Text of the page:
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Study Finds That Vegans Are More Likely To Break Bones Than Meat Eaters

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Study Finds That Vegans Are More Likely To Break Bones Than Meat Eaters

A new study has found that vegans are more likely to break bones than their meat eating counterparts.

The study took in a whole heap of data from around 55,000 people - of which about 2,000 were vegans - and discovered that those who eschew eating meat were 43 percent more likely to suffer from broken bones of any kind.

So, it's worth pointing out at this stage that it's not immediately clear what happened to break these bones.

You know, it's not like vegans are more likely to fall off their bicycle or down the stairs or anything like that, but it could show that vegans are more likely to break a bone in such an incident.

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Credit: PA
Credit: PA

Those who participated in the study, performed by EPIC-Oxford, were tracked for 18 years on average to see what happened.

In that time, there were 3,941 fractures in total, of which the largest disparity was in hip fractures which vegans were 2.3 times more likely to suffer than their carnivorous co-participants.

The results of the research project have now been published in the journal BMC Medicine, where lead author Dr Tammy Tong - from Nuffield Department of Public Health - wrote: "We found that vegans had a higher risk of total fractures which resulted in close to 20 more cases per 1,000 people over a 10-year period compared to people who ate meat."

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As well as vegans, vegetarians and pescatarians being more at risk of hip fractures, they also discovered that vegans were more likely to break their legs, as well as other common breaks such as the collar bone, arm, wrist and ribs.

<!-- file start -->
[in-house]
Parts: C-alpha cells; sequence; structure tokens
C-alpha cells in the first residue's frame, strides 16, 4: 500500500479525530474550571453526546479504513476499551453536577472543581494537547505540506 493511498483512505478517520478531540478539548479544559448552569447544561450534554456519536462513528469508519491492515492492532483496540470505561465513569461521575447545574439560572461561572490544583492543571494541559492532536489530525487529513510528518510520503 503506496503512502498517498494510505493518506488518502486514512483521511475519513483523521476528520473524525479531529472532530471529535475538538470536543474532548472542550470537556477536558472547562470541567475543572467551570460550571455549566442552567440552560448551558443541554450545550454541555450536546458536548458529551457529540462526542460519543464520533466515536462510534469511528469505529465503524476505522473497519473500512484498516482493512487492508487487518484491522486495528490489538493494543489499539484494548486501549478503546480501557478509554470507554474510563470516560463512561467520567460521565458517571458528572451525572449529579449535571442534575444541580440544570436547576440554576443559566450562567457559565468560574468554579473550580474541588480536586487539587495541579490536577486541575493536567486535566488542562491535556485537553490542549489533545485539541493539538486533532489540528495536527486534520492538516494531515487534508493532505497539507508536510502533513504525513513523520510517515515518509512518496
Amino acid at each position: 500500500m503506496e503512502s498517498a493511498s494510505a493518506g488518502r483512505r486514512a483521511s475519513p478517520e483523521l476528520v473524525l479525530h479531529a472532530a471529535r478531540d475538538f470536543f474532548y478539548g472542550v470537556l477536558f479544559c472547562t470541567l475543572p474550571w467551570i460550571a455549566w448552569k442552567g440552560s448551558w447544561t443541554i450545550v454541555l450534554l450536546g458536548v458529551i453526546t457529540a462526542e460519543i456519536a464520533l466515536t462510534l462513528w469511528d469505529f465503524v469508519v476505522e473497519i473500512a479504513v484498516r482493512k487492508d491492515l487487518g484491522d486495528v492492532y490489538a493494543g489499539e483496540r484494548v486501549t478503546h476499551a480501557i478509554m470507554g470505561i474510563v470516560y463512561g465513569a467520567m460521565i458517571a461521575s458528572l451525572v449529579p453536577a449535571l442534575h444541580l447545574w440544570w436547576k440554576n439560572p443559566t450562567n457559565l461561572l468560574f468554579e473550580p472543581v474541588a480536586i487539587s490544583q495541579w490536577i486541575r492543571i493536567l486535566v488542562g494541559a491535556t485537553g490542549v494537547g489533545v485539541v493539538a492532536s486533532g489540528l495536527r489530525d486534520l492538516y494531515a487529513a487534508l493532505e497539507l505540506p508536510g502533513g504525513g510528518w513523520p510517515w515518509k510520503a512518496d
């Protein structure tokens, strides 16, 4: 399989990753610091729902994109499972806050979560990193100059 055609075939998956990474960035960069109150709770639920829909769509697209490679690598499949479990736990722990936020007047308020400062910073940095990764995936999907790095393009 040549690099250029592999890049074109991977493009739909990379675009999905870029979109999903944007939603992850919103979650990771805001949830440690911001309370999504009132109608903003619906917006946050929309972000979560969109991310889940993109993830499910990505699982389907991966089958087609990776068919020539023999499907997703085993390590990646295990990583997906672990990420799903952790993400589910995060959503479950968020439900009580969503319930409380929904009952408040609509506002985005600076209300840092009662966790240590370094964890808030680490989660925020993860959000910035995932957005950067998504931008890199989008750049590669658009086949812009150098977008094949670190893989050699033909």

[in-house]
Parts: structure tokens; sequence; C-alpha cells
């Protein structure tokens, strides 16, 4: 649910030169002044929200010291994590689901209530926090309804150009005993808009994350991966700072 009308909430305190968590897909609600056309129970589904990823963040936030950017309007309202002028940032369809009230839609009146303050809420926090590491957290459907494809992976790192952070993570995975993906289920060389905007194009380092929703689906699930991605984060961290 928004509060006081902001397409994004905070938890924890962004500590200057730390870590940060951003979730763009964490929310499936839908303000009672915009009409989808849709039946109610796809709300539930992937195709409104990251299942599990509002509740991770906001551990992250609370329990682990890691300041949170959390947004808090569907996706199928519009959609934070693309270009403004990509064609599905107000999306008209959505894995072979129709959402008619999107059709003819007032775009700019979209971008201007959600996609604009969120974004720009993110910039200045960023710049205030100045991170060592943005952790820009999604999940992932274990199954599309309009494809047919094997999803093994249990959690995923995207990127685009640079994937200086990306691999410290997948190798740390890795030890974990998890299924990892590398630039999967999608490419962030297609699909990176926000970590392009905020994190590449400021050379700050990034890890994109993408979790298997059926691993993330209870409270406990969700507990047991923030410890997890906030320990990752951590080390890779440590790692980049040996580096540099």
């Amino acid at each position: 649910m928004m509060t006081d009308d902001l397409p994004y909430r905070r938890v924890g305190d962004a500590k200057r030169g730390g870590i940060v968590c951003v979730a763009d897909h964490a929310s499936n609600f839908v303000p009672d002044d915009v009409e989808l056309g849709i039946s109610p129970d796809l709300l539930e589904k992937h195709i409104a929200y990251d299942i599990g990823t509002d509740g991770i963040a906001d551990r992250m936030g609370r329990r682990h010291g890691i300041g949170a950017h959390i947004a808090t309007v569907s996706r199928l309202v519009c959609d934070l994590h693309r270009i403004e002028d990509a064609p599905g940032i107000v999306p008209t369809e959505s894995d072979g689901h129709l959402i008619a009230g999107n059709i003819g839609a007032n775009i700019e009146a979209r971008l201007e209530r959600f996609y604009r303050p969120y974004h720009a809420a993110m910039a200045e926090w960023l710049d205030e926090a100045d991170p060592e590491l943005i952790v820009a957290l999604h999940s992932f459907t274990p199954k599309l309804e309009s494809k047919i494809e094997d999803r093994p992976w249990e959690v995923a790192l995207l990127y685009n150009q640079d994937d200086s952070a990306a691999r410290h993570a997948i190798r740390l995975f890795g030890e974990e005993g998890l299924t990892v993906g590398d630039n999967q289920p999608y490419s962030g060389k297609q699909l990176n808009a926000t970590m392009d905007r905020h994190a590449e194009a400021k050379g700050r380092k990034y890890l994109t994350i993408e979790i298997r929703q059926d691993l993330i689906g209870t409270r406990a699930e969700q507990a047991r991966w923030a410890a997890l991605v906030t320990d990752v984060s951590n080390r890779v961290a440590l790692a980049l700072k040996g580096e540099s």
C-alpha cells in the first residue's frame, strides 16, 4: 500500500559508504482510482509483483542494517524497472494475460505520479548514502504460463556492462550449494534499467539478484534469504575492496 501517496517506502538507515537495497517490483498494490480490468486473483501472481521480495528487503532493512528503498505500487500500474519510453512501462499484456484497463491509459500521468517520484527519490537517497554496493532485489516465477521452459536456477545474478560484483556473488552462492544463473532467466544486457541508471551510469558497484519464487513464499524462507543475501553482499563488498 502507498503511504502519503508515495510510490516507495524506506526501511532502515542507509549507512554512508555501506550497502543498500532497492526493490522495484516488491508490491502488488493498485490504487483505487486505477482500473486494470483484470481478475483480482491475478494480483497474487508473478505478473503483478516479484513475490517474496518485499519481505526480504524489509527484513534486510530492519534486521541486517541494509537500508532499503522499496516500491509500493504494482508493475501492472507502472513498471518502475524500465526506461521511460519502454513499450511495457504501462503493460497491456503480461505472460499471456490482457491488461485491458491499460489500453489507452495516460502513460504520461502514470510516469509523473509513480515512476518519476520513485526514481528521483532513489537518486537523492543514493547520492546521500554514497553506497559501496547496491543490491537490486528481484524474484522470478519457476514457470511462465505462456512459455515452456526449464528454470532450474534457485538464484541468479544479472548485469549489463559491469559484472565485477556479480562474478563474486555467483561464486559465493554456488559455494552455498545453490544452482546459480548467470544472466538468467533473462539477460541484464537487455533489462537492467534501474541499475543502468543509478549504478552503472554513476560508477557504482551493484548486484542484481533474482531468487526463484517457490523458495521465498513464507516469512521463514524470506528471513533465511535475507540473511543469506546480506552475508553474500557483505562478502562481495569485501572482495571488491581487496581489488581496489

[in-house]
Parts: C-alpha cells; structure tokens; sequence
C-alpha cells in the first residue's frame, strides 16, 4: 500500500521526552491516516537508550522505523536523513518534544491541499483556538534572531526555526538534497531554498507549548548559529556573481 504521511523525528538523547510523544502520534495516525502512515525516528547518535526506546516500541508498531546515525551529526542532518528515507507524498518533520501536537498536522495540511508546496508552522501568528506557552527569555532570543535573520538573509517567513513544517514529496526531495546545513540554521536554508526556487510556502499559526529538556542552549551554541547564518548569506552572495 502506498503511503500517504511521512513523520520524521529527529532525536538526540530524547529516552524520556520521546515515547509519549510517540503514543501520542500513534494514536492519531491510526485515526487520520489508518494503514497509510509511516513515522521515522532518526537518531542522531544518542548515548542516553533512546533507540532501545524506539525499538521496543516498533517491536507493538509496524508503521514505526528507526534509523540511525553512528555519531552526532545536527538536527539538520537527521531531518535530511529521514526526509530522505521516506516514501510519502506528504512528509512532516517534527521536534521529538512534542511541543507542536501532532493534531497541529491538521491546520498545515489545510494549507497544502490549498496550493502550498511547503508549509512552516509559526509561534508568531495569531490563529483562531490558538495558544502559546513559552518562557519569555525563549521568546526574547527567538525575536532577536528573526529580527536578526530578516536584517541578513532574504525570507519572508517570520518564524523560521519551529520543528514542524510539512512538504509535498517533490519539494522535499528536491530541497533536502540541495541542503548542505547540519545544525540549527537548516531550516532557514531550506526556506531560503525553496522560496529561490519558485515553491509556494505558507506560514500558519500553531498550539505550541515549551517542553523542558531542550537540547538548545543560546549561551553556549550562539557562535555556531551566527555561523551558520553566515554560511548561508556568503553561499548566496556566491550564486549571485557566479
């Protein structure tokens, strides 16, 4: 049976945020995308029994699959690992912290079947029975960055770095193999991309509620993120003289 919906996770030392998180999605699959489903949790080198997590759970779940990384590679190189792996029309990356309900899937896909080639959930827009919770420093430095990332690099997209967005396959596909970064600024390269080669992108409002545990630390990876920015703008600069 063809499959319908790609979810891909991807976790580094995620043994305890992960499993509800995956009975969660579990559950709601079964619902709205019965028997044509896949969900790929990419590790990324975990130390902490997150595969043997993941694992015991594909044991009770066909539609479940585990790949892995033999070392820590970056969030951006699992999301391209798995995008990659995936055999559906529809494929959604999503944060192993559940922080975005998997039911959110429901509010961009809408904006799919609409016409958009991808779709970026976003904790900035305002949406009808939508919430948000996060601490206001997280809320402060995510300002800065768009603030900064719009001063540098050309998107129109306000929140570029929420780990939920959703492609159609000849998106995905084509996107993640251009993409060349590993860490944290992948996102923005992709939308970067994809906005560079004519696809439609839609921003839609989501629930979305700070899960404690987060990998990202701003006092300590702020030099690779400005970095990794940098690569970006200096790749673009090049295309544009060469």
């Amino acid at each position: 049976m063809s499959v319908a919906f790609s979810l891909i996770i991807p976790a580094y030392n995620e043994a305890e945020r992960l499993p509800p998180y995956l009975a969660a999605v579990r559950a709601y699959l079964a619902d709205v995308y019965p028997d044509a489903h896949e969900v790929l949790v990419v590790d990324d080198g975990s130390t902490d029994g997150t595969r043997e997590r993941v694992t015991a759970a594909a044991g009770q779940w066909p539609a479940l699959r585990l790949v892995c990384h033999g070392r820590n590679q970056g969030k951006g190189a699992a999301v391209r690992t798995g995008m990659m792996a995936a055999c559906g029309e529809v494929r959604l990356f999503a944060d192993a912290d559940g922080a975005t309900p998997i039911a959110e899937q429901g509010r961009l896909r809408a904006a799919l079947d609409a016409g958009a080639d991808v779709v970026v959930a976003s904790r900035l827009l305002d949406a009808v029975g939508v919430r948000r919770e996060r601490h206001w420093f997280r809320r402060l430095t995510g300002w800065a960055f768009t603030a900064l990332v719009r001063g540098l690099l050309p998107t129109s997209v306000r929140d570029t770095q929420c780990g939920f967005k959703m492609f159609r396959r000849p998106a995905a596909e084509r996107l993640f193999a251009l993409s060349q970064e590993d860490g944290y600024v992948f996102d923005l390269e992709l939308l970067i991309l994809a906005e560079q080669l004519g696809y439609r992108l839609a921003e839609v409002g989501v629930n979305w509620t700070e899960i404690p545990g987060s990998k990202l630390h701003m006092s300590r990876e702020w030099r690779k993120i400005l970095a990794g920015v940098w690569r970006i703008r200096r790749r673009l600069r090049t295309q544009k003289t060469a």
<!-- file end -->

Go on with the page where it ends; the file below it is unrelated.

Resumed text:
Credit: PA
Credit: PA

However, as we've mentioned, the data on whether the fractures were down to poor bone health or simply accidents and bad luck isn't available.

In fact, Dr Tong argued that there are some clear and obvious benefits to eating a diet that is more heavily plant-based.

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Tong added: "Well-balanced and predominantly plant-based diets can result in improved nutrient levels and have been linked to lower risks of diseases including heart disease and diabetes.

"Individuals should take into account the benefits and risks of their diet, and ensure that they have adequate levels of calcium and protein and also maintain a healthy BMI, that is, neither under nor overweight."

Vegans are thought to make up almost 1.2 percent of the UK's population, and the Vegan Society suggests there are as many as 600,000.

Featured Image Credit: PA

Topics: Science, Food, UK News, Weird

Tom Wood
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